Is the gender gap real?

Perhaps you think that, because I’m a male, I’m claiming wage discrimination doesn’t exist. Not at all – I suspect it does.

But there’s a problem with using fuzzy math to draw attention to gender inequality. Namely, it allows those so inclined to dismiss what could be a legitimate complaint.

Credible evidence regarding wage discrimination does exist. For example, the author of the Huff Post article references a study that provides evidence of sexual bias among university science faculty. From the abstract:

In a randomized double-blind study (n = 127), science faculty from research-intensive universities rated the application materials of a student — who was randomly assigned either a male or female name — for a laboratory manager position. Faculty participants rated the male applicant as significantly more competent and hireable than the (identical) female applicant. These participants also selected a higher starting salary and offered more career mentoring to the male applicant.

Findings like these warrant discussion. But comparing apples to oranges serves to obfuscate, rather than illuminate, the problem.

If you’re interested in understanding the gender gap, start with the Wikipedia page called “Male-female income disparity in the United States.” It points to lots of studies, but don’t expect a cut and dried, definitive answer because many studies conflict with one another.

For example, the Wikipedia page cites a 2003 study from the Government Accountability Office:

The researchers controlled for “work patterns,” including years of work experience, education, and hours of work per year, as well as differences in industry, occupation, race, marital status, and job tenure. With controls for these variables in place, the data showed that women earned, on average, 20 percent less than men during the entire period 1983 to 2000.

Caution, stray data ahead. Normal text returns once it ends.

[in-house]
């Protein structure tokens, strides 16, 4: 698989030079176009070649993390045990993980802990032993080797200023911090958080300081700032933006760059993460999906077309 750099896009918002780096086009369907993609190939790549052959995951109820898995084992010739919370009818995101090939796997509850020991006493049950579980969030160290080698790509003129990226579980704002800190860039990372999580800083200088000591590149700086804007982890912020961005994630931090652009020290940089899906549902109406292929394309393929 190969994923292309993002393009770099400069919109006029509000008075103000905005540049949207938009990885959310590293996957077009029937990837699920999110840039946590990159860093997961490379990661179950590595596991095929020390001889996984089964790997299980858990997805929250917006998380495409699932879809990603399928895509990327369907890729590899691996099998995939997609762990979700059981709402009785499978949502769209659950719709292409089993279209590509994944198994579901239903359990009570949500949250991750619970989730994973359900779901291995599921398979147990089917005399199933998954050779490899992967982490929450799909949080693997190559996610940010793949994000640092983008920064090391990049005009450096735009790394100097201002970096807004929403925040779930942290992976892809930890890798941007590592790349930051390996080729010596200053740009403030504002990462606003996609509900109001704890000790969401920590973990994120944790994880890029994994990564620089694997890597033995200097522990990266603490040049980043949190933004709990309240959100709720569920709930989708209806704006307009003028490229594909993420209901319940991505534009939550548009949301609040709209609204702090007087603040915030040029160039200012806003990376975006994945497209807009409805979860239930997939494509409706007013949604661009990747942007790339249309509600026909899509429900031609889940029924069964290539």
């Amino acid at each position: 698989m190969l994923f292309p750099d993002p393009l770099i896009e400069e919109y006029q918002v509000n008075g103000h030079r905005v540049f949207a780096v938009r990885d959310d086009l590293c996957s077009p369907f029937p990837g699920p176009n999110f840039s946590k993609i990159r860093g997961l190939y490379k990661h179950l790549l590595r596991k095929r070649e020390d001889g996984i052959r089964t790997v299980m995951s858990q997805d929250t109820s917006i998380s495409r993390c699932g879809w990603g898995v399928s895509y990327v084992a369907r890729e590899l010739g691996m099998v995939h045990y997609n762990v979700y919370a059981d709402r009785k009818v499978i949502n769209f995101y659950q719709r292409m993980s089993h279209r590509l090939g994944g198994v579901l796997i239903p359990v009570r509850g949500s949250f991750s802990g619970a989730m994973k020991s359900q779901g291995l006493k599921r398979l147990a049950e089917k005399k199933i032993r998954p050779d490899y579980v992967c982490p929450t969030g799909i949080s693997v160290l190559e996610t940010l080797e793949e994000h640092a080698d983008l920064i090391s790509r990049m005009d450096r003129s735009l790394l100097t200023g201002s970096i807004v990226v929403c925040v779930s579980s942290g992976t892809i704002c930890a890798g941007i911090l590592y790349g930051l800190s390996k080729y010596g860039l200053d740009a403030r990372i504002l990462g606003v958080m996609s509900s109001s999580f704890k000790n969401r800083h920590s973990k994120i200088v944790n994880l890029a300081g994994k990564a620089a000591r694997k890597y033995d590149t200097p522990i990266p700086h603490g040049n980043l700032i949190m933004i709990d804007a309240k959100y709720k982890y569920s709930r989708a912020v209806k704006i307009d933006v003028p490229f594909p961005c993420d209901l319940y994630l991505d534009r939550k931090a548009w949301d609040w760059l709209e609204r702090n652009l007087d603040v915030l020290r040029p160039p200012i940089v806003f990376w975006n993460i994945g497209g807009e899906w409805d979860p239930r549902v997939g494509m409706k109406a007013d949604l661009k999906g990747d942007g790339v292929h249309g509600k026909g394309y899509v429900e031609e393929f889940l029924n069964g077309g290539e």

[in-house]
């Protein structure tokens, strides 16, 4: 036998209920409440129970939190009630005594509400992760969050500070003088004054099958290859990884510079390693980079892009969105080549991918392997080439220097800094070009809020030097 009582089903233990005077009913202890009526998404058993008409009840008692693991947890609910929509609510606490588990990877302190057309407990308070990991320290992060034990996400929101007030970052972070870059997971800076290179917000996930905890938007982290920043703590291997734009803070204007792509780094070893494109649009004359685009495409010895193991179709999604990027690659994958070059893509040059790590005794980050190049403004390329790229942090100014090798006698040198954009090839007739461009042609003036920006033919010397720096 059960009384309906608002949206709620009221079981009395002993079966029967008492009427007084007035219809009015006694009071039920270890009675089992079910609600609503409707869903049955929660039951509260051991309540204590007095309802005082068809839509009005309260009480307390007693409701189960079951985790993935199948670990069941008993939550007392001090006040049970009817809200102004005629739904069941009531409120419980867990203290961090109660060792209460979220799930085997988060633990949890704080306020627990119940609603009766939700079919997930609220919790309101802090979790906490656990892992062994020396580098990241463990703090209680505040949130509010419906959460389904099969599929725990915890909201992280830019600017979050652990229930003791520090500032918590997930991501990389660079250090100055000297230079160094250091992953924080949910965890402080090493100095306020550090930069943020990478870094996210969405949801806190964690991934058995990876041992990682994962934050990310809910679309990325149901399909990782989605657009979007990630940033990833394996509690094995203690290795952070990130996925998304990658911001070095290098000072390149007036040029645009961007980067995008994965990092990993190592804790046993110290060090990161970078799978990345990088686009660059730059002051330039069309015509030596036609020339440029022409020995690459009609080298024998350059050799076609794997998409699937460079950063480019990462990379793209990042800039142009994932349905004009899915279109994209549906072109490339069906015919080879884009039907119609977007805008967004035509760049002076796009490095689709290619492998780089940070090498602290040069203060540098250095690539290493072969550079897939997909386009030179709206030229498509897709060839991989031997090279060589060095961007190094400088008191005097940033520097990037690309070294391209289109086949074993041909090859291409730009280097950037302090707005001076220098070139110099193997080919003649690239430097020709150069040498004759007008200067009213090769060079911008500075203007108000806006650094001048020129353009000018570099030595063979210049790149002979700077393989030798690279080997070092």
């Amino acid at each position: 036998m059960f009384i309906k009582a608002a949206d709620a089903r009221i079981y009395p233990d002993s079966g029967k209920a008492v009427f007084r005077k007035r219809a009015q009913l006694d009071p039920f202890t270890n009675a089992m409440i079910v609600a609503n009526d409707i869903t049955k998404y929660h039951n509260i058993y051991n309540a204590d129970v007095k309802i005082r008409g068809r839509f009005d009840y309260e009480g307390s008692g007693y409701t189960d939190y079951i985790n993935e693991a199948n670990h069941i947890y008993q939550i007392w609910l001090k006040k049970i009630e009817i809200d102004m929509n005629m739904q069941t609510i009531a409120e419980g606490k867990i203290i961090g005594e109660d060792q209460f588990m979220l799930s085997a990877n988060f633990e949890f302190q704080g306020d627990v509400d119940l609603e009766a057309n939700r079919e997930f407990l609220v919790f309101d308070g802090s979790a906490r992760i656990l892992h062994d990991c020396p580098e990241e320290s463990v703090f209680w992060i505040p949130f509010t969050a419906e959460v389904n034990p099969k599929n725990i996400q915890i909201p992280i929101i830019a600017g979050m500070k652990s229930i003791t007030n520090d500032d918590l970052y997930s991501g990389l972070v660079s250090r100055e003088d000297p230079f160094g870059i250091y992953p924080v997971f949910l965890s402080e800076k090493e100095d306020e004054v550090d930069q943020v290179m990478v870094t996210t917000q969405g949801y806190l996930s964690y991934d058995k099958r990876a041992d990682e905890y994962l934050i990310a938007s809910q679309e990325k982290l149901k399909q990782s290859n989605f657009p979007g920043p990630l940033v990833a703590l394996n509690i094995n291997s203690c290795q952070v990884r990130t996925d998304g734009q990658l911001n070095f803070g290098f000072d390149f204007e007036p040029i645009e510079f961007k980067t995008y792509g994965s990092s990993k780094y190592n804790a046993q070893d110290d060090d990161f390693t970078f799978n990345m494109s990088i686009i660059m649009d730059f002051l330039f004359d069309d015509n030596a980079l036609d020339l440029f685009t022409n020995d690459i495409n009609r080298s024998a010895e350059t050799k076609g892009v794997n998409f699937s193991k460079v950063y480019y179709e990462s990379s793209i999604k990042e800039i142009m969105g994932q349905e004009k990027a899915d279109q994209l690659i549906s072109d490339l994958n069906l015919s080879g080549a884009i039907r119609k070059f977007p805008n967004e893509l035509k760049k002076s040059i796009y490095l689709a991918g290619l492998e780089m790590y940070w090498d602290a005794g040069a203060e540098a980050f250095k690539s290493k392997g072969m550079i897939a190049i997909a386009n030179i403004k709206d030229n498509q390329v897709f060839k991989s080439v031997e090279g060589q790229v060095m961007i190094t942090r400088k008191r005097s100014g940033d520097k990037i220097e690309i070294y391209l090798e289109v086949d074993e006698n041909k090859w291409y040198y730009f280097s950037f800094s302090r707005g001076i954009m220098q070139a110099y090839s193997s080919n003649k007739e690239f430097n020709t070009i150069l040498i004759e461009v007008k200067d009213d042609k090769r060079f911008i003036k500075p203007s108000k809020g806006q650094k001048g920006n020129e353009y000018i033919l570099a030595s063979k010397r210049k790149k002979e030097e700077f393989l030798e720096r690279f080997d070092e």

A couple of paragraphs later:

Economist June O’Neill, former director of the Congressional Budget Office, found an unexplained pay gap of 8% after controlling for experience, education, and number of years on the job. Furthermore, O’Neill found that among young people who have never had a child, women’s earnings approach 98 percent of men’s.

The bottom line

Today you’re going to see a lot of headlines and hear a lot of reporters claim women earn 77 cents for every dollar men make. While that might make for a great sound bite, the math is fuzzy and the comparison is silly.

If you’re seriously interested in the problem, ignore the hype and dig a little deeper. Arm yourself with the facts. Then, if you don’t like what you see, do something about it.

Whether it’s based on race, religion, or sex, discrimination has no place in America. But neither does faulty logic and bad journalism.

So, what do you think? Is the gender gap real? Have you encountered it? Offer your opinion or tell us your stories below or on our Facebook page.